It’s also got to be stuff that’s interesting to them. Nephew in Law is a major video game kid, but yesterday, he had a pokemon anime novel with him. He finished it and went “Dad, I finished my book, can we go back to the library tomorrow and get another?!?!” And BIL was amazed and went “well, YEAH, of course!” Was it a hard book, no, but it was interesting to him. I’m sure if it had been a dry history novel, he probably wouldn’t have been so interested and it wouldn’t have been a good experience for him.

    So I think I’m leaning heavily towards nurture.

  2. I agree with you completely. I think the only way to be “born” a reader is to be born into circumstances that foster reading as a leisure activity. I find the idea that there is some reading gene preposterous. It’s like saying you are either born to love grilled cheese or aren’t.

  3. My mom will claim proudly that she read to me in the womb and that was the deciding factor that turned me into a smart kid. But she also did a lot of the other things you mention: library visits, books given, read aloud time every night. And it’s true, I’ve loved books all my life. However, my 9-years younger little brother got all the same treatment (womb reading and all) and didn’t turn out quite the same way. He went through a period when he was 7 or 8 where he outright refused to read. My mom was frantic. She threw every kind of age-appropriate book she could think of at him, hoping to trigger some interest. You know what got him hooked? Goosebumps. Everyone has a gateway drug apparently. But that moment of rebellion ended up defining his continued reading habit. He does continue to read in his adult life, but not nearly at my high consumption rate. So maybe there are some innate differences after all.

    1. You know, I’ve also been thinking that maybe it’s not so much a book-loving gene as introversion. Obviously, there are extroverts who like to read as well, but reading is such a solitary activity that you have to be okay with – even happy to – spend lots of time by yourself with nothing but your books for company. And I do think that introversion/extroversion is, at least to an extent, innate. And that might explain differences between siblings who are raised in the same environment?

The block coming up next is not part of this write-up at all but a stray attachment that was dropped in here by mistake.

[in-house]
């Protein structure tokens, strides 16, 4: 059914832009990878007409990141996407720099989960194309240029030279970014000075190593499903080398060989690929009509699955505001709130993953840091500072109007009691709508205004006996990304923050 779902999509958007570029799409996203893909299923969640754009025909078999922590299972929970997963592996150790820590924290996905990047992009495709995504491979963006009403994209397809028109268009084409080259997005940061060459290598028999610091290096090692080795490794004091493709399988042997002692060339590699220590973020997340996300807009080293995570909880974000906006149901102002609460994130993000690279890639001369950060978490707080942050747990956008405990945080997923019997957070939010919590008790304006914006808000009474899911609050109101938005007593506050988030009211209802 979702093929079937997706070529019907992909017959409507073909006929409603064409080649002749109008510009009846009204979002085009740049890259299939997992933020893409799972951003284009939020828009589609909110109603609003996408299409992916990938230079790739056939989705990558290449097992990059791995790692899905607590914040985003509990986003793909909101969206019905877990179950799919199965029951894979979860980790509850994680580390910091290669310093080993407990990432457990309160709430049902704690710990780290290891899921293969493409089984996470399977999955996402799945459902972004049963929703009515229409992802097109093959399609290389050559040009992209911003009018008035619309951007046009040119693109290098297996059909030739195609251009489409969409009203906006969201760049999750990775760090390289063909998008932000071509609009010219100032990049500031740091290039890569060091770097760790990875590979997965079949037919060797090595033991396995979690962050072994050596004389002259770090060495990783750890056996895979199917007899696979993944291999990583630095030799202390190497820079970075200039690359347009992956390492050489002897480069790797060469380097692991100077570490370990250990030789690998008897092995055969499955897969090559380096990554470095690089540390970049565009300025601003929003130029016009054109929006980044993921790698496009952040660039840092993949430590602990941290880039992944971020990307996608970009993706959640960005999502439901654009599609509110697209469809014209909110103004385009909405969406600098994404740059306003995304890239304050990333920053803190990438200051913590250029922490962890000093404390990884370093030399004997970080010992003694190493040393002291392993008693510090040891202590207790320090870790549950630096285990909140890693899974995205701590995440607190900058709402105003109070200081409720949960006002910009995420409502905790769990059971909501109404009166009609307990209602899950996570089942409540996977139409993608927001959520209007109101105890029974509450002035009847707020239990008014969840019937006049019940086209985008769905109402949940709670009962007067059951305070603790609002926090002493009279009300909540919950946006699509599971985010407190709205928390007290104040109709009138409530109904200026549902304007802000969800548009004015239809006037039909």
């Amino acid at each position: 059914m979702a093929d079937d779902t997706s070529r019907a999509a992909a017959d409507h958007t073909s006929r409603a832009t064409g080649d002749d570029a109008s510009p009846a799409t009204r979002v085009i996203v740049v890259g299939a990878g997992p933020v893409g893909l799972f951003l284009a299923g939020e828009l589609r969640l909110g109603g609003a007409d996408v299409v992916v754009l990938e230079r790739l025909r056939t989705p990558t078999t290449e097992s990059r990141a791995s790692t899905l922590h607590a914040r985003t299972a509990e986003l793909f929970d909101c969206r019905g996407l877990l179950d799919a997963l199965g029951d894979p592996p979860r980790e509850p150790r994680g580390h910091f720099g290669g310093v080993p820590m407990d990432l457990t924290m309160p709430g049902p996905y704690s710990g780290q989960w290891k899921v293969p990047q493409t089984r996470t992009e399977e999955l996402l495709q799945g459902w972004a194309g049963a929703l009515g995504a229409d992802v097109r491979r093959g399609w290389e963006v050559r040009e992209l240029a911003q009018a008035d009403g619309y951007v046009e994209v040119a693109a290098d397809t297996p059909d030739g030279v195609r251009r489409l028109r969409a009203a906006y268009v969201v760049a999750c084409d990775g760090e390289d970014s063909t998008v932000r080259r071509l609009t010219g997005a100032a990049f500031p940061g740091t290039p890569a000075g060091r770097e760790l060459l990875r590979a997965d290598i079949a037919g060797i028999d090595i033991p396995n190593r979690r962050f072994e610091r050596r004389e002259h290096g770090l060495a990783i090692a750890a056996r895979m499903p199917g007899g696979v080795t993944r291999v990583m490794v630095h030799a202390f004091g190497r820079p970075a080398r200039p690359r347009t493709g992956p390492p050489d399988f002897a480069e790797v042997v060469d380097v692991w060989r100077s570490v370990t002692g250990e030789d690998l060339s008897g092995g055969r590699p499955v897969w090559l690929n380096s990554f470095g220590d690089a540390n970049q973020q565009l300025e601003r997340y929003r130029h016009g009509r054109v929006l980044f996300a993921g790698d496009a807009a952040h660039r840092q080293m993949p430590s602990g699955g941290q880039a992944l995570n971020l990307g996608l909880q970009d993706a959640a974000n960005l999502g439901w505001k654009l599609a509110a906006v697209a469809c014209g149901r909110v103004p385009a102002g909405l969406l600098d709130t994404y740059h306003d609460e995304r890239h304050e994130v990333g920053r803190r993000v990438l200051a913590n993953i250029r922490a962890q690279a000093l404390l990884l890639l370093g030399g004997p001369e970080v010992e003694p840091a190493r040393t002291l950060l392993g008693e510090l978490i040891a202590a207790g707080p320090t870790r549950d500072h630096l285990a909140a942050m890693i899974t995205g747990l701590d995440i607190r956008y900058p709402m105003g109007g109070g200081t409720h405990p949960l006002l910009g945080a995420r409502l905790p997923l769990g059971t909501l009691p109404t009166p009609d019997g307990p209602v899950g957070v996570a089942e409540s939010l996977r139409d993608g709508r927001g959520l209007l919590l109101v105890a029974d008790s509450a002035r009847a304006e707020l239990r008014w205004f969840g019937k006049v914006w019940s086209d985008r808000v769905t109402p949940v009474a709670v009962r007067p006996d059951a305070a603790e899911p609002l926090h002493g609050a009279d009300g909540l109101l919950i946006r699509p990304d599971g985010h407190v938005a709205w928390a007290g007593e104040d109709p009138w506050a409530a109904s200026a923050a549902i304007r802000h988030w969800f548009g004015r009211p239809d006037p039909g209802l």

1. I think that’s a very plausible theory. Mom and I are definitely both introverts and like reading. My brother on the other hand, is super social and does not. Musketeers I would say leans more towards introvert like me, but she spends her spare time with her airplane instead.

  4. My experience as a Mom and as a teacher leads me to believe that first a child must have a decent attention span then you can create a positive environment while reading to child that makes them relate reading to positive good feelings. After that it helps if the book is good and appealing to the child. Most children with short attention spans never love to read.

    1. That seems fair. OK, so introverts without ADHD who grow up in supportive reading environments and are introduced to the right book at the right time are likely to grow into lifelong readers. Hmmm. It sounds harder to make a reader all the time…

  5. Books have been my life. I’ve been like that since I was a little kid. My Mom took me to the library every Tuesday and I’d take out the maximum – ten books.

    I cannot fathom being without them. It has widened my world, broadened knowledge and kept me company through lonely times. It is a joy, kept constant through the ability and creativity of authors.

    My parents were always reading something. We also had books in our home, and they encouraged us to think, as well as to get an education. I think that all helps too.